With a late autism diagnosis, I am learning to better identify my sensory landscape, and to understand how social interactions work (or don’t).
Encountering the extremes of cold drew us both into that most clichéd space, the Moment, forcibly pulling our minds away from ruminating on the past or future, or tilling over an endless to-do list.
I stim away, clicking my fingers, speaking my truth. It’s therapy and activism. It’s self-care and self-challenge.
My bedroom is my safe place. It has always been my refuge from a sensory hostile world. There was a time two decades ago when it was also my prison.
“If I don’t actively carve out time to be inactive, I fall apart.”
For me, mindfulness has become one of my techniques that allows me to make sense of the world around me. It allows me to take control of my thoughts and bring into context how frequently they are overstimulated.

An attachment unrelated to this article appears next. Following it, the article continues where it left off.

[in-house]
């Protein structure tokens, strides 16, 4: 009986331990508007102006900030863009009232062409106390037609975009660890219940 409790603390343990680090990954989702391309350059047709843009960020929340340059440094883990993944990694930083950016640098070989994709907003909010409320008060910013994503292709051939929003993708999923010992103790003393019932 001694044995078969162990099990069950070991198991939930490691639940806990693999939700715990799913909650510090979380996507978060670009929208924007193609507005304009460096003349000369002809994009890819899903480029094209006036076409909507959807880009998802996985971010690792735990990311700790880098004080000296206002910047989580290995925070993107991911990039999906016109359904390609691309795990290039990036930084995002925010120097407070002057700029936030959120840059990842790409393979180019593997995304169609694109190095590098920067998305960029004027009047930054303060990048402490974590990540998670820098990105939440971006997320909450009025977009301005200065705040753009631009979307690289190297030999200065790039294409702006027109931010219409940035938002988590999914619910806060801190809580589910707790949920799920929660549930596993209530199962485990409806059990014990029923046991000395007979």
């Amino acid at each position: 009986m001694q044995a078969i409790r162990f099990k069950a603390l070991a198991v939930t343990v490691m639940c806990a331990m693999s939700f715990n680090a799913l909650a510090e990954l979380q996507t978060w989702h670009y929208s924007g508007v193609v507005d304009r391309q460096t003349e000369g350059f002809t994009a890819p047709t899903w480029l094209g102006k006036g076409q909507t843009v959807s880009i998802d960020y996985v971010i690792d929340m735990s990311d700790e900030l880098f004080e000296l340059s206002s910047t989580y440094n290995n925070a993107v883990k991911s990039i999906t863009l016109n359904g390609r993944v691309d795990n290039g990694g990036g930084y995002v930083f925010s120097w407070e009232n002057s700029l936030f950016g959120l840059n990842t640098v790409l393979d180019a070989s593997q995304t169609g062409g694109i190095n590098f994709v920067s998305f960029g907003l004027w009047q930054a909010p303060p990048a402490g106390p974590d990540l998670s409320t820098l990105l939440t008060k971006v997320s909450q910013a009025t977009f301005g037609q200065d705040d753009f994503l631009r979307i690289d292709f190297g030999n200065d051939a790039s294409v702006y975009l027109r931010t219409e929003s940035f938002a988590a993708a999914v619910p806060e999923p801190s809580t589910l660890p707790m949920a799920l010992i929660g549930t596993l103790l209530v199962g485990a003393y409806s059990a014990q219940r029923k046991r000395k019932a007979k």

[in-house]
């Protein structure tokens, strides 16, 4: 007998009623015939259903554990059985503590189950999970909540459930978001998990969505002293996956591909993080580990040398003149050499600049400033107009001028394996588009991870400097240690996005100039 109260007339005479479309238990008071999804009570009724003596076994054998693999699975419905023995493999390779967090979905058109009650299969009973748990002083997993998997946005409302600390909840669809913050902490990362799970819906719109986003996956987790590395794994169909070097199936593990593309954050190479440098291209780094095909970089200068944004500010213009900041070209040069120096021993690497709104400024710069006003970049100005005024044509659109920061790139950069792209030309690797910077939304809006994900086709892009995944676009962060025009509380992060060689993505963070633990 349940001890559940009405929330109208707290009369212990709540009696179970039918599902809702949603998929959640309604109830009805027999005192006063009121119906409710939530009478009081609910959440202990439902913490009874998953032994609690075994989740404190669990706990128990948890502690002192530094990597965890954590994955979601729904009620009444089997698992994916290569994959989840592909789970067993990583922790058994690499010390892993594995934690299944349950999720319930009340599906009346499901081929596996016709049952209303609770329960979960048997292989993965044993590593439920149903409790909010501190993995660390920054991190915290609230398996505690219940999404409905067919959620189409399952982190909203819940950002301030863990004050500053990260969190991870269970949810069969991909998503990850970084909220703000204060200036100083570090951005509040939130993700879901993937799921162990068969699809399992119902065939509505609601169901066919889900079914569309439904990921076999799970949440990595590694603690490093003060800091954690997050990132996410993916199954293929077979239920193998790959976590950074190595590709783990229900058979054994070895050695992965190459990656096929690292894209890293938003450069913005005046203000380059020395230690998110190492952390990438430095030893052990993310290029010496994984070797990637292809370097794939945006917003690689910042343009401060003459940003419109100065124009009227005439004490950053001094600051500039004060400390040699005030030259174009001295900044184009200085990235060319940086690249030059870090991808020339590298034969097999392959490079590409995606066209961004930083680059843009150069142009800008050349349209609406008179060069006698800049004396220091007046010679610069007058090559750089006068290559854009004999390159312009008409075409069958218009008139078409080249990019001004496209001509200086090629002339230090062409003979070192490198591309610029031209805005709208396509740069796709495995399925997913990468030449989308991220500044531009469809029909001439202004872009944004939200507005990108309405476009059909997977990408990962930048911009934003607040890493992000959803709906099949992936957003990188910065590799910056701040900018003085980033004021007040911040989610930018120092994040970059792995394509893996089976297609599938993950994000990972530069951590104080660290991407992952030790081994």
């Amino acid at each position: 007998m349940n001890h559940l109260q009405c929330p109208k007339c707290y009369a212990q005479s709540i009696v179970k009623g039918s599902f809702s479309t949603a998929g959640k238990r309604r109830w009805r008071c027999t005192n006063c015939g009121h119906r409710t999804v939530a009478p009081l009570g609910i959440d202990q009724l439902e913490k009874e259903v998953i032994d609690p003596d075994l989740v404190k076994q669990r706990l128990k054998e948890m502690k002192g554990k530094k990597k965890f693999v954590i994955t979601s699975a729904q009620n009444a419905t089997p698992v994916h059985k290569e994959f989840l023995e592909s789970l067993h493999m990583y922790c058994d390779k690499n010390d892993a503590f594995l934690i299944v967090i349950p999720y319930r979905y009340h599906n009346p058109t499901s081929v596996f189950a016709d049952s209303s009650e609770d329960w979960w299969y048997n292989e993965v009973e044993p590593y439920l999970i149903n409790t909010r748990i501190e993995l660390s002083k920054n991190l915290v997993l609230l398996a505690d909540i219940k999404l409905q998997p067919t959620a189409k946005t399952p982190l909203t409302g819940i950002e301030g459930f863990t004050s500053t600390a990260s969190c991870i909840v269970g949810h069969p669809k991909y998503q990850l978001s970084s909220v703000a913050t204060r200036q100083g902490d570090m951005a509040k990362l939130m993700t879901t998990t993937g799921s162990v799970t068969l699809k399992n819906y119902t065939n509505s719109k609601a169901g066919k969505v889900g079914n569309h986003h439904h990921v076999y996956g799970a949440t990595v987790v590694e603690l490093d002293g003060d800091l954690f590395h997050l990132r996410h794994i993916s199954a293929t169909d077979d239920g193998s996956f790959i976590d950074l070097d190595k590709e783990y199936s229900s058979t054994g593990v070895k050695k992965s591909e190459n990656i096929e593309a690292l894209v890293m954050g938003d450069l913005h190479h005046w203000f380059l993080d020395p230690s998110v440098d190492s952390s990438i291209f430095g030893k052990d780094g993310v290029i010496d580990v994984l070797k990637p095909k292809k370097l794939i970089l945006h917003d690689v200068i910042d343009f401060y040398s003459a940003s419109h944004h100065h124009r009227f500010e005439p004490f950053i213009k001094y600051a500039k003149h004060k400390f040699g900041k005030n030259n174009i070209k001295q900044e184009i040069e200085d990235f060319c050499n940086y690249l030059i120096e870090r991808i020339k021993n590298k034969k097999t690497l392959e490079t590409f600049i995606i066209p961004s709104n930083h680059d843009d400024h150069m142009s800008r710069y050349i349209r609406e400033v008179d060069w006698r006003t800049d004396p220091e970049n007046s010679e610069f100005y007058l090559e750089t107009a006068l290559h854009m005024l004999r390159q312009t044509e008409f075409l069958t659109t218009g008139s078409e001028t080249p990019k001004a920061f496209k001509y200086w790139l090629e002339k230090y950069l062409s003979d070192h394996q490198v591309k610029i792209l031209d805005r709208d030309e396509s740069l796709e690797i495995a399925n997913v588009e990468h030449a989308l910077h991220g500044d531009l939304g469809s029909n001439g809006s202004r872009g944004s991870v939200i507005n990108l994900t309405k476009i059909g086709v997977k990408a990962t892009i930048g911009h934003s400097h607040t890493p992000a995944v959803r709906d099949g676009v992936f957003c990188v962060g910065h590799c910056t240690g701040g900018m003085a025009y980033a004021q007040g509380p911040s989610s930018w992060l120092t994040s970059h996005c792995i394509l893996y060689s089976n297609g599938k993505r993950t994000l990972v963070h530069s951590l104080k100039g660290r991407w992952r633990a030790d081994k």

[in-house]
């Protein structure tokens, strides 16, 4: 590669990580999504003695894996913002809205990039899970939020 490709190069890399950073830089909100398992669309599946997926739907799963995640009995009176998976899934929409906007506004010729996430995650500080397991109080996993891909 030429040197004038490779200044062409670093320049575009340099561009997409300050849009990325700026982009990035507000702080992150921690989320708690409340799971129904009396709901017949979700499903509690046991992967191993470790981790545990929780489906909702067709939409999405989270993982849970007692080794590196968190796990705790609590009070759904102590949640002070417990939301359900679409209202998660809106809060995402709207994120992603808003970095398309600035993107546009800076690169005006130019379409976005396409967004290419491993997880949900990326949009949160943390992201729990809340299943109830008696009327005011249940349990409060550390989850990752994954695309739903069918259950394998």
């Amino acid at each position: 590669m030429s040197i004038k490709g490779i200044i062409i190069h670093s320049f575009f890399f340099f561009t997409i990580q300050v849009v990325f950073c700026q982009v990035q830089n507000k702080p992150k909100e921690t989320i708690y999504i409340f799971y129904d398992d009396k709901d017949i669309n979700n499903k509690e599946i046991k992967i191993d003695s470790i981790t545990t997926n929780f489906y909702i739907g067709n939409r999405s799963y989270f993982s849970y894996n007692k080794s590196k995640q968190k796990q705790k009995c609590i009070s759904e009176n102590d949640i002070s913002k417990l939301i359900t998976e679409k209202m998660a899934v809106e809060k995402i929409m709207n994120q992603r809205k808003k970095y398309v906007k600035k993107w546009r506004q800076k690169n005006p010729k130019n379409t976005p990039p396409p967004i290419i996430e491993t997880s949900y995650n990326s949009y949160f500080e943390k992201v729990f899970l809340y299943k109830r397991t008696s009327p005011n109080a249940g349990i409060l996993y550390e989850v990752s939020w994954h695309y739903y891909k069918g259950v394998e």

Once I found out I was autistic my body started integrating more of these moves and so I started to realise that when I’m me, being my open self, it’s normal behaviour and this is a way to cope.
In 2019 I carried out a study to explore how late-diagnosed autistic women (like me) managed their health and wellbeing. This is the last of four blog posts describing the themes I identified when analysing the interviews
Growing up as I did – trans, bicultural and autistic – without knowing how different and sensitive I was, I had accumulated layers of emotional debris that would randomly explode, wrecking life projects and relationships.
In 2019 I carried out a study to explore how late-diagnosed autistic women (like me) managed their health and wellbeing. This is the third of four blog posts describing the themes I identified when analysing the interviews